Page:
Carbonated drinks leach calcium from bones, causing lowered bone density; contribute to higher rates of acidity in the body; and contribute to tooth decay.
Each of these were adequately debunked by ZocDoc:
[Carbonated] drinks without caffeine do not increase calcium excretion. Moreover, caffeine’s effect on calcium and bone metabolism is negligible when sufficient calcium is consumed in the diet. Therefore the carbonated drinks that do impact bone mineral density are likely working through a mechanism other than carbonation or caffeine.
One suggestion is that the slightly acidic nature of carbonated drinks (usually due to citric acid or phosphoric acid) may increase bone resorption. However, this hypothesis has been tested and disproved.
Another study showed that a less acidic, alkaline mineral water with high sodium content did not impact bone metabolism. The same low acid, high salt mineral water was also shown to improve markers of heart disease.
What about tooth decay? Acidic foods and drinks are known to erode tooth enamel. Is the slightly lower pH of carbonated mineral water therefore something we should be concerned about?
In one study, artificially flavored sparkling waters were tested and shown to be very acidic and measurably dissolve a substance similar to tooth enamel (though the solutions were not tested directly on human teeth). Most were flavored with fruit juice (a known promoter of tooth decay) along with added citric acid, which explains the lower pH. While this is certainly a sign that flavored waters should be consumed with caution, other studies of carbonated water alone have shown a negligible effect on tooth erosion. [source]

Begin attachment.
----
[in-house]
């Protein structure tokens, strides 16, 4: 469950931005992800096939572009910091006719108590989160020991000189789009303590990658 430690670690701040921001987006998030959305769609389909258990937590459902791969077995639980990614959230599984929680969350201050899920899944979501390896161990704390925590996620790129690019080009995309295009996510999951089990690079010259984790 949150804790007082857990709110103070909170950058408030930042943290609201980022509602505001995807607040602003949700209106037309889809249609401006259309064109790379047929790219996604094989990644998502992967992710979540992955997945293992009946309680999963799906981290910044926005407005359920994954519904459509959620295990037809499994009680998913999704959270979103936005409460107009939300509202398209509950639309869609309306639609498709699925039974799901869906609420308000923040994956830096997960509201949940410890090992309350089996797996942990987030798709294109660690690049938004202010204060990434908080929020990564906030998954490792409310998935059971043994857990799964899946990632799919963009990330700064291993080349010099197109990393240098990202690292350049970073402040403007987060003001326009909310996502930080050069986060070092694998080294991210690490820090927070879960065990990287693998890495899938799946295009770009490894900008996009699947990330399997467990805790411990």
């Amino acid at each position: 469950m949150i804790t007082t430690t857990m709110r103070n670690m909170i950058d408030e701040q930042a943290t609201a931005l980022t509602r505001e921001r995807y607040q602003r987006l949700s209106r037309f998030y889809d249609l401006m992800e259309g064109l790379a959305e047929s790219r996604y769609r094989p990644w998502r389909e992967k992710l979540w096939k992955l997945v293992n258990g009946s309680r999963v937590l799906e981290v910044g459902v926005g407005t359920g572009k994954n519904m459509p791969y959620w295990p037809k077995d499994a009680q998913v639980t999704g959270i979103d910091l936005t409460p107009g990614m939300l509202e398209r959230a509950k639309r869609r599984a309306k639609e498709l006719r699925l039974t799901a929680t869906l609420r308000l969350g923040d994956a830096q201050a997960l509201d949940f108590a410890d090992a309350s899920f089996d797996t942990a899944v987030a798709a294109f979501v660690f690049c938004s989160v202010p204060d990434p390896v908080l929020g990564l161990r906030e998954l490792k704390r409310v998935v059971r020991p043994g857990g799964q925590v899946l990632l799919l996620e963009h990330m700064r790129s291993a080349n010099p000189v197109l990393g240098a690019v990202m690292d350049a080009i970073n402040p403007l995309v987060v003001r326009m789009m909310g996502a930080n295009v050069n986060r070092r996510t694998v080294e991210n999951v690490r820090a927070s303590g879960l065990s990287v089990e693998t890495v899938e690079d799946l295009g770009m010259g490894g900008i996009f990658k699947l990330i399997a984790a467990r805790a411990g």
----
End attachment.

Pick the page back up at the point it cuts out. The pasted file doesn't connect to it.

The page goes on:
That’s a particularly valuable quote, because all of the links inside it are links to studies that will help further explain.
It’s also worth noting that seltzer, mineral, and tonic waters aren’t being used interchangeably, here – they’re literally separate options, and worth differentiating between.
What is sparkling mineral water?
Mineral water, defined by the FDA, is “[water,] containing not less than 250 parts per million total [of] dissolved solids, that originates from a geologically and physically protected underground source.” Mineral water comes from an environmental source – usually some kind of natural spring or well. There – yes, in the ground – it may or may not be combined with different salts and sulfuric compounds that naturally give it that fizz. Mineral water – because of the minerals, obvi – has a more earthy mouthfeel, much darker in comparison to seltzer water.
This is different from the brands we’re used to identifying as “sparkling mineral water,” such as Perrier or San Pellegrino. Perrier, bottled in France, is bottled from a carbonated source, but the Perrier plant actually collects the water and the carbonic gas separately, re-combining the two at the plant in order to maintain “consistency.” San Pellegrino, from Italy, comes from a source that isn’t naturally carbonated, so the SP facility adds “carbonation from natural origin.” (It’s worth noting, this is how the homemade seltzer water machines make your seltzer water, too.)
Also…don’t be fooled – some brands that produce fizzy waters have also begin producing outright sugary sodapop. These aren’t the same, they aren’t the same, they aren’t the same. And all it takes is a simple glance over to the nutrition facts to see that – with some boasting as much as 50g of sugar in a can, you’d be jumping out of the frying pan and into the fire with drinking those.
What is seltzer water?
Seltzer water is water that has been carbonated, and has had nothing added except the carbon dioxide. Brands like Polar – not that Polar – and Schweppes are well-known seltzer brands. You won’t find additional sodium (or kinds of sodium) in these drinks, but you won’t find the additional minerals in it, either.
What is club soda?